Patients with Parkinson’s disease learn to control complex systems via procedural as well as non-procedural learning
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The striatum is considered tomediate some forms of procedural learning. Complex dynamic control (CDC) tasks involve an individual having to make a series of sequential decisions to achieve a specific outcome (e.g. learning to operate and control a car), and they involve procedural learning. The aim of this studywas to test the hypothesis that patients with Parkinson’s diseasewhohave striatal dysfunction, are impaired on CDC tasks only when learning involves procedural learning. 26 patients with Parkinson’s disease (PD) and 26 age-matched controls performed two CDC tasks, one in which training was observation-based (nonprocedural), and a second in which training was action-based (procedural). Both groups were able to control the system to a specific criterion equallywell, regardless of the training condition. However, when reporting their knowledge of the underlying structure of the system, both groups showed poorer accuracy when learning took place through observation-based compared with action-based training. Moreover, the controls’ accuracy in reporting the underlying structure of the systemswas superior to that of PD patients. The findings suggest that the striatal dysfunction in Parkinson’s disease is not associated with impairment of procedural learning, regardless of whether the task involved procedural learning or not. It is possible that the learning and performance on CDC tasks are mediated by perceptual priming mechanisms in the neocortex.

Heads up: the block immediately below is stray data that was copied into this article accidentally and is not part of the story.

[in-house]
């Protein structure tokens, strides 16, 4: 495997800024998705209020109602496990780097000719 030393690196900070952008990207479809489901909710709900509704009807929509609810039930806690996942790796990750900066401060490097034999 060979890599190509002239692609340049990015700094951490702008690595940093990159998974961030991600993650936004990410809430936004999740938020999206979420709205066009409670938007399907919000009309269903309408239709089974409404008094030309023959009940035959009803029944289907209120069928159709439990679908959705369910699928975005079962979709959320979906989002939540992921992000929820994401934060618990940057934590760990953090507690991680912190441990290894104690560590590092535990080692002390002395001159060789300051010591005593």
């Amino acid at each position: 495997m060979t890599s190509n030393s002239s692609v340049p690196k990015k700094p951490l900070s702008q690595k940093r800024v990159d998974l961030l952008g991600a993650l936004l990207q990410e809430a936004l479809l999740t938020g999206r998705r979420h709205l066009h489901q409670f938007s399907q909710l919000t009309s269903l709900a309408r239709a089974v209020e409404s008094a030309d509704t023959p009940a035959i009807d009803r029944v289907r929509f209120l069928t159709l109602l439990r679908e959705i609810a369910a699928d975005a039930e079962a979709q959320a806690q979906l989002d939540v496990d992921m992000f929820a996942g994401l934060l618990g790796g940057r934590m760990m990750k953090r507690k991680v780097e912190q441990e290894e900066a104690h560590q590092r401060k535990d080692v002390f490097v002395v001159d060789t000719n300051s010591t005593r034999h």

AuthorsBeigi, M; Osman, M; Sanchez Castaneda, C; Jahanshahi, M; Wilkinson, L
- Psychology